Less than ten years after losing control of the executive branch, and by extension, the country, the PRI won effective control of the lower house of the legislature, a broad swath of the country’s largest cities and five out of six gubernatorial races. The PRI’s electoral success automatically converted their most elected official and party leader, Enrique Peña Nieto, a front-runner in the 2012 presidential campaign. Polls demonstrated voters believed the PRI had not changed.
But they didn’t care. Millions of Mexicans felt nostalgia for the “functionality” of the old, antidemocratic regime, and still do.
As of last week, a Mitofsky poll confirmed that Peña Nieto remains comfortably in the lead. And as such is predicted to win the presidential election, returning the PRI to Los Pinos (Mexico’s White House).
But Mexico’s young people are especially incensed that victory by Enrique Peña Nieto on July 1 is often portrayed as a fait accompli. Thousands of students have poured into the streets of Mexico City for the second time in a week to protest the way the nation’s upcoming presidential election is being run and, more specifically, covered in the Mexican media. The young people taking to the streets come from a wide range of schools—public, private, leftist, rightist, and Catholic. They are decidedly anti-Peña Nieto, an unmistakable, unifying sentiment expressed by the banners and signs they carry. Nevertheless, these manifestations, like the Occupy movement erupting from Zuccotti Park, go beyond partisan politics, and represent a broader questioning of the status quo.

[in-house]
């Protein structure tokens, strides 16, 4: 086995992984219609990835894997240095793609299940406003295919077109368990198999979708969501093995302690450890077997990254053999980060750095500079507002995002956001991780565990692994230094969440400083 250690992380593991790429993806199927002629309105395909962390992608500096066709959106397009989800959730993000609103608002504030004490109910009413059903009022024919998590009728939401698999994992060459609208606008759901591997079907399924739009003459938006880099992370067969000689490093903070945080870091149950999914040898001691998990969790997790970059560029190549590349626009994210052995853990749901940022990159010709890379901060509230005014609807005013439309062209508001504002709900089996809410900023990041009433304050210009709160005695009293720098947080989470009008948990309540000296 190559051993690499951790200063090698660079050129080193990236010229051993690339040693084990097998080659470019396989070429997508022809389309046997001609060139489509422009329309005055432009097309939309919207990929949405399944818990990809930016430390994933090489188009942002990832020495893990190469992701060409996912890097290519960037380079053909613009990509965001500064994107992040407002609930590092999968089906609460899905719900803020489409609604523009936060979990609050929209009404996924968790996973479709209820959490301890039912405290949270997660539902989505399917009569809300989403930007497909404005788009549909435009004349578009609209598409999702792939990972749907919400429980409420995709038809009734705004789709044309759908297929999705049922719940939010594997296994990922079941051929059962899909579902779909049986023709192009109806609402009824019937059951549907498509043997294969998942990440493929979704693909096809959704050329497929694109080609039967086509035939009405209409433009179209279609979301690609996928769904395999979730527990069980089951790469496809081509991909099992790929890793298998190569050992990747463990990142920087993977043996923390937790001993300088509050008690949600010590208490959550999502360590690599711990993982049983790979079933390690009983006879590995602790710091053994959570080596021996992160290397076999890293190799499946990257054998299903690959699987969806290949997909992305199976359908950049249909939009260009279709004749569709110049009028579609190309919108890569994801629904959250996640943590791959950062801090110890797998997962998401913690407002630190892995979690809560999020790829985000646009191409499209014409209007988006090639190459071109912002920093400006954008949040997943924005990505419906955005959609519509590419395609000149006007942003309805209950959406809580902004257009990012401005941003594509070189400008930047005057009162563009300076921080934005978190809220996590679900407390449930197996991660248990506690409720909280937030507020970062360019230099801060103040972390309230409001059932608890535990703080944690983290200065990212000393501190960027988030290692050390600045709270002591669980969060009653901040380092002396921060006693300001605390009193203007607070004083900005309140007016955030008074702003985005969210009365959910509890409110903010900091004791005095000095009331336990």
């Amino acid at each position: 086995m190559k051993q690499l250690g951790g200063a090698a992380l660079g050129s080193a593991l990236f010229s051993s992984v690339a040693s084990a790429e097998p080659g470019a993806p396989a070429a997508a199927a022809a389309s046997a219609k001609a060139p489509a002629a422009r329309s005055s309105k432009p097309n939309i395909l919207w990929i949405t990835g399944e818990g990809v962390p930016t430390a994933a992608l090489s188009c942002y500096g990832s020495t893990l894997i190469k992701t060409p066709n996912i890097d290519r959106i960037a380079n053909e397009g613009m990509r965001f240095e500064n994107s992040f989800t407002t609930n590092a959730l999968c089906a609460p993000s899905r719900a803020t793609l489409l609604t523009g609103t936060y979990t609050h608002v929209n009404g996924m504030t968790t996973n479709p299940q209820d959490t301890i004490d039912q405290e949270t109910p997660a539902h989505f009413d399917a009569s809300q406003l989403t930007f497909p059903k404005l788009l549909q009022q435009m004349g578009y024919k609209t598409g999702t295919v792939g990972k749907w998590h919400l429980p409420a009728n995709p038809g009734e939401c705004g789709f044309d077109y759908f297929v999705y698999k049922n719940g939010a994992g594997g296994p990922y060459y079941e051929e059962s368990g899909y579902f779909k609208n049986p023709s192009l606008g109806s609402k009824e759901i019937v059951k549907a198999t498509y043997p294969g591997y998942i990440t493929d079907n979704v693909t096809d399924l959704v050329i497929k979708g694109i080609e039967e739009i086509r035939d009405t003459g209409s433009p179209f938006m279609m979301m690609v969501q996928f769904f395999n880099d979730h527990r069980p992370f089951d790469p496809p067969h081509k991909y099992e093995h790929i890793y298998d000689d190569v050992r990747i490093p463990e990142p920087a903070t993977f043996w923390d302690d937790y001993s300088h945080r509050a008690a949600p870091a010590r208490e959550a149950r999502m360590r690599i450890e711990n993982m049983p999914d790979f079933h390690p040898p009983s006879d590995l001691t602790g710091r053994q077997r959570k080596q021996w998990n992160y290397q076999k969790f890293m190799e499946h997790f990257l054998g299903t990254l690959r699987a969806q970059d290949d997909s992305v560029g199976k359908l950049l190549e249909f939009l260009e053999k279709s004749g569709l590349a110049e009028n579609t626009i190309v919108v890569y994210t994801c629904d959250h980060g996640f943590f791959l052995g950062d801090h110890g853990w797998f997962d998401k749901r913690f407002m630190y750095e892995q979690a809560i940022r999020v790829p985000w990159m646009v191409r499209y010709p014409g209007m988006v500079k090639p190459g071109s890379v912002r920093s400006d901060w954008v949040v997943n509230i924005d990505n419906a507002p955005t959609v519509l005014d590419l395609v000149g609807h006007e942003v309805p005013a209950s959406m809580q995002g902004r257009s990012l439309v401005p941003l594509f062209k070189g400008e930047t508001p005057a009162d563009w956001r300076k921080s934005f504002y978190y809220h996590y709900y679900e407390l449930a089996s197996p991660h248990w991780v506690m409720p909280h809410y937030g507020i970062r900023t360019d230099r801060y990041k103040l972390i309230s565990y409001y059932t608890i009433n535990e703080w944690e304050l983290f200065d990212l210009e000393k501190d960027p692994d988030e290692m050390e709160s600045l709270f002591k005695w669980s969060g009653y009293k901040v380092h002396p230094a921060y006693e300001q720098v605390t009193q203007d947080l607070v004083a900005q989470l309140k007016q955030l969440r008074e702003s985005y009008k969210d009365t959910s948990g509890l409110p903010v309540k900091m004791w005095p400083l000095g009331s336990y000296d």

- From “Yo Soy 132 and the Mexican Spring,” by Unai Montes-Irueste
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